I went to one Christian church service while I was in Japan. The church I visited was in western style, and the service was an English-speaking one. There were almost no traces of Japanese culture in the service; walking into the building felt like I was in a different country. This bothered me a little bit, because I feel like Christianity should be more integrated with the local culture, and I wondered if the non-Japanese might have been attending there to escape into their own culture they were comfortable with. I'm not sure though, I only went there once. At least the church was very multi-cultural among English-speaking people, and wasn't just full of white Americans.

If you want a historical perspective, you may want to talk to somebody who's more of a history buff. I do know that in the early days of Christianity in Japan, many of the working-class peasants were very excited about Christianity when missionaries came to teach it, but the government rejected it and very heavily persecuted Christians. In the end, Chrisitanity never really took root in Japan. There are many arguments about why this was the case, but I think it had something to do with the way that Christianity was tied together with western culture and, at least from the government's perspective, carried with it the threat of the western imperialism that ravaged many other cultures around the world.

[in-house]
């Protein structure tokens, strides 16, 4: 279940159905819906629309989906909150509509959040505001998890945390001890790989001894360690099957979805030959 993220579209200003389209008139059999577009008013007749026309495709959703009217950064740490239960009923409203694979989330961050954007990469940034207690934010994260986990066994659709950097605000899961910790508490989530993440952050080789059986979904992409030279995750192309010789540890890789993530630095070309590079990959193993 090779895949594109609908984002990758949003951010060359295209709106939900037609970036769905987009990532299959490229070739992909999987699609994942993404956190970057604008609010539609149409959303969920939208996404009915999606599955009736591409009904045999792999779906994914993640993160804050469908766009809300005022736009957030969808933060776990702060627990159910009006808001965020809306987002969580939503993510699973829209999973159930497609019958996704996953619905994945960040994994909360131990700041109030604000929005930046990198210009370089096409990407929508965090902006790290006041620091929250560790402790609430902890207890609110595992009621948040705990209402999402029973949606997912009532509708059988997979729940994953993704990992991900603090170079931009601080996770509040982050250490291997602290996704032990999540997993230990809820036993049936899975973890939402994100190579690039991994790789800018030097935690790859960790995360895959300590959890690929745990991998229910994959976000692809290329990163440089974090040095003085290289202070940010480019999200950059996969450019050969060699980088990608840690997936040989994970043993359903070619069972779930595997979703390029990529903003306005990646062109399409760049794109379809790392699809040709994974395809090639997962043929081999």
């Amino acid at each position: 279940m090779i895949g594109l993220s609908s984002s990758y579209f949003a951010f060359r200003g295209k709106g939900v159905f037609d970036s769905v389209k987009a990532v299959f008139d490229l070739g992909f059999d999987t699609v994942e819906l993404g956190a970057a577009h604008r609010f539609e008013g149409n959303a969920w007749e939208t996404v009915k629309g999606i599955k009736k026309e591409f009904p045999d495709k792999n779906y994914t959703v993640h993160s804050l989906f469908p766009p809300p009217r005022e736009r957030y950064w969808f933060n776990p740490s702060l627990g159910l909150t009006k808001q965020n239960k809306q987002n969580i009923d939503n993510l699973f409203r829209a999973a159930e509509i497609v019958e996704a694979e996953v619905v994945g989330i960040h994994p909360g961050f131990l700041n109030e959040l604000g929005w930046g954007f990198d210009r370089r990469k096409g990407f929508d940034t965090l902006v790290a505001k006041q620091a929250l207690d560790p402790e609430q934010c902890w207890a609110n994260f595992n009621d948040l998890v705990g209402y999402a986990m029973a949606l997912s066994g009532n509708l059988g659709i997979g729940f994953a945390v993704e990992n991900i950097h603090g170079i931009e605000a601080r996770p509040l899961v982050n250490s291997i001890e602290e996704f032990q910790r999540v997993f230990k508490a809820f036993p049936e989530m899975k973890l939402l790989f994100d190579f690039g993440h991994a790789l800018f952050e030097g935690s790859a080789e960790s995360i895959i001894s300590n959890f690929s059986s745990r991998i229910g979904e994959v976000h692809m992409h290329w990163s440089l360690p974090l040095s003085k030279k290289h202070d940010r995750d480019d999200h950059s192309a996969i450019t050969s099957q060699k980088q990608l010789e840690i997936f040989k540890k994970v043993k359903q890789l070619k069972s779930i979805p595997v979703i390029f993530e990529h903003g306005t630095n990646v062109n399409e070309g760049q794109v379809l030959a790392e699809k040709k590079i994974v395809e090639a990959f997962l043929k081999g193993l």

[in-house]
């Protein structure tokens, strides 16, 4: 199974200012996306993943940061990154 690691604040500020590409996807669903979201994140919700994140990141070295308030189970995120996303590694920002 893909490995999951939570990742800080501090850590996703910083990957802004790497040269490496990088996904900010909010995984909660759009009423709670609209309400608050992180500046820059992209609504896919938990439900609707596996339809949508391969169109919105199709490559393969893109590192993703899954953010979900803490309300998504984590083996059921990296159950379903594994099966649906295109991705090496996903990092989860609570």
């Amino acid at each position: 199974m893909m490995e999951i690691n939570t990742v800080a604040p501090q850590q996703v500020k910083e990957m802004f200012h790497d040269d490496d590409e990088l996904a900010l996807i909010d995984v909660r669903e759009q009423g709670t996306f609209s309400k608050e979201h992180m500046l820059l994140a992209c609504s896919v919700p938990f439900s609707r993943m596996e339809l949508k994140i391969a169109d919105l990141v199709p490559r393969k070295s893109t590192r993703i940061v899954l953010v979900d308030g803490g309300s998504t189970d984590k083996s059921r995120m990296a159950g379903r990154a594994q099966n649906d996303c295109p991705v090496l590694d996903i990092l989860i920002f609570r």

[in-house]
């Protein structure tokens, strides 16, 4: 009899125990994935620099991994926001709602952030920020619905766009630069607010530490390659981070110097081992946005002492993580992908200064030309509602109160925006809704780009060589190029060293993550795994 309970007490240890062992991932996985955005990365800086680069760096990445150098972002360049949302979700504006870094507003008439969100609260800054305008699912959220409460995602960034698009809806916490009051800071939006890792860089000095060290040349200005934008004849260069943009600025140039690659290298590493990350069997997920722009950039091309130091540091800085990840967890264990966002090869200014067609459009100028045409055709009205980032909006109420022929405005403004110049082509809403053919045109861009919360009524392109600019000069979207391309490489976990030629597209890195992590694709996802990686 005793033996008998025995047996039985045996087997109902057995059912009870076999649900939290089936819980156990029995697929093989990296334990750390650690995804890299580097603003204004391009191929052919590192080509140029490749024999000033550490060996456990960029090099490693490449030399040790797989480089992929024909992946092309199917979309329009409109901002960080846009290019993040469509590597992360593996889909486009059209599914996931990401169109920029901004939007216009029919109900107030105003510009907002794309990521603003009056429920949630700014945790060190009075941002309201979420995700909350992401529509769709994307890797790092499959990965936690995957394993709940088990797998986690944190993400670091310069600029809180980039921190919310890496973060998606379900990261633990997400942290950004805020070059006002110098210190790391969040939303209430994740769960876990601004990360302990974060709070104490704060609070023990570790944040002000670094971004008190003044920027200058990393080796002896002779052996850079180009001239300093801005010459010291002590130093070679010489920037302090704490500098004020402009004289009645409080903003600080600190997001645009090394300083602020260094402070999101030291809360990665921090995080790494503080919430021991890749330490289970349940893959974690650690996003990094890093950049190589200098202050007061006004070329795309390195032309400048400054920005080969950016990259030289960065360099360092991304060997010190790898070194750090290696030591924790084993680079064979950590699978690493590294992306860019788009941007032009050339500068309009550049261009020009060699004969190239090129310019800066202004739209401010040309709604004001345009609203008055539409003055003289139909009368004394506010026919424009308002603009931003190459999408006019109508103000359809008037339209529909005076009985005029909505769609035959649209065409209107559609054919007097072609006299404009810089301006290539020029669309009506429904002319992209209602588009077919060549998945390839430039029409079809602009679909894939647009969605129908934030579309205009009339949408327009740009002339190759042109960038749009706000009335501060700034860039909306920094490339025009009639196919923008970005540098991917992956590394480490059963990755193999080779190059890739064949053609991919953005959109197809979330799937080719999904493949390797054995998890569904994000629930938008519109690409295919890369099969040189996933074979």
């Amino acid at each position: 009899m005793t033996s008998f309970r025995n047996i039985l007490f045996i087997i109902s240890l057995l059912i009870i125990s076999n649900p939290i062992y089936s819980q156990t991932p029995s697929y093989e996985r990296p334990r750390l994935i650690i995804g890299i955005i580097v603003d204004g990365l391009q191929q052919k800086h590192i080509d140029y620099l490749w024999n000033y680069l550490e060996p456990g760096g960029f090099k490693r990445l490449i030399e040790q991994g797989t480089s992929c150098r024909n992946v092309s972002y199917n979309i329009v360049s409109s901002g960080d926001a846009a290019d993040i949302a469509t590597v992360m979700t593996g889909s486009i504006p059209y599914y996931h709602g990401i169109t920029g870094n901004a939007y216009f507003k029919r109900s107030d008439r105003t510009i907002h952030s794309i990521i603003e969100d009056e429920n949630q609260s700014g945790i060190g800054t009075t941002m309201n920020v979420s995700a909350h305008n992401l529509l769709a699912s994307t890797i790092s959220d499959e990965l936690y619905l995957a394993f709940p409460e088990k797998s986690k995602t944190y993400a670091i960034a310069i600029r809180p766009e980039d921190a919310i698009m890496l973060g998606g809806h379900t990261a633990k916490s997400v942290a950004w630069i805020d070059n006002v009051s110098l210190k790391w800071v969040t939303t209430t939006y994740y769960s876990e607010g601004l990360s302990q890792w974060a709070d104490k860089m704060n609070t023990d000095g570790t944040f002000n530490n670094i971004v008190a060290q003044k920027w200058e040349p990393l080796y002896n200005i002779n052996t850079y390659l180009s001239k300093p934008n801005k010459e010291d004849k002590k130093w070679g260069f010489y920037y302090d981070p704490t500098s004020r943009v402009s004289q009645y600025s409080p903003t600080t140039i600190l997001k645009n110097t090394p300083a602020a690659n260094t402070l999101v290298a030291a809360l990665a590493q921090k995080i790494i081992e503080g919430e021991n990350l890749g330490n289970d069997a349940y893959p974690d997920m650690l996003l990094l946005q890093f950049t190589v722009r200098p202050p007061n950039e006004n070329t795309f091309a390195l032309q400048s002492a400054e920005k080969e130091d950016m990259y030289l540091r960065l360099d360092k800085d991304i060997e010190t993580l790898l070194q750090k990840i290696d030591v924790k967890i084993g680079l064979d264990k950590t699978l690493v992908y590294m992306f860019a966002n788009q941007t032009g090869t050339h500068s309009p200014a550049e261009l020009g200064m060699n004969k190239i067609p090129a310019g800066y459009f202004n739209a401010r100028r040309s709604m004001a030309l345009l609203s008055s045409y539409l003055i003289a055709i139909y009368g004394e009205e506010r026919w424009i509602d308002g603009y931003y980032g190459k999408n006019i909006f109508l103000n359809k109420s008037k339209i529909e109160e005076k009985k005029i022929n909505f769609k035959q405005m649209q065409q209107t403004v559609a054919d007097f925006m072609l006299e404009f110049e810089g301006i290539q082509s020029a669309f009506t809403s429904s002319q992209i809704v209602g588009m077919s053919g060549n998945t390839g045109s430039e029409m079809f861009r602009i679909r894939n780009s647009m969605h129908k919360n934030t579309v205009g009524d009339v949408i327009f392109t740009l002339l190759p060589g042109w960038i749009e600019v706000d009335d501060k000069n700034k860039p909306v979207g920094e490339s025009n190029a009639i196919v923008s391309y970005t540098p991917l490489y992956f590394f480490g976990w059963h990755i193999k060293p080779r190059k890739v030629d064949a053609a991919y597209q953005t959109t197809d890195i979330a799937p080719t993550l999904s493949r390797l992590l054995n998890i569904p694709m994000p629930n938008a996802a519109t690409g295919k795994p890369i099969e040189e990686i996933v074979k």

So yeah, it's complicated. If you're planning on visiting just for the sake of visiting, you should be fine without any special training, but if you're visiting for the sake of religious activities, you may have a tough road ahead of you.
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Re: Japn and Christains

Postby Yuki-Anne » Thu Feb 27, 2014 1:26 am

As Midori said, people are very polite. A lot of people have heard of Christians or maybe interacted with them, but have no real idea what it's about. It depends where you go. For example, as the story Midori told indicated, there are churches and a general familiarity with Christianity in a city like Tokyo, but out in the country there are some towns and cities without a single church. And there are going to be a lot of people who have heard of Christians but never personally had a conversation with one. There's just a really nebulous concept of Christianity, and it's mixed up with generalities of western tradition. For example, Christmas is a popular dating holiday, and everybody knows about "Santa-san," but very few have any idea about the birth of Christ.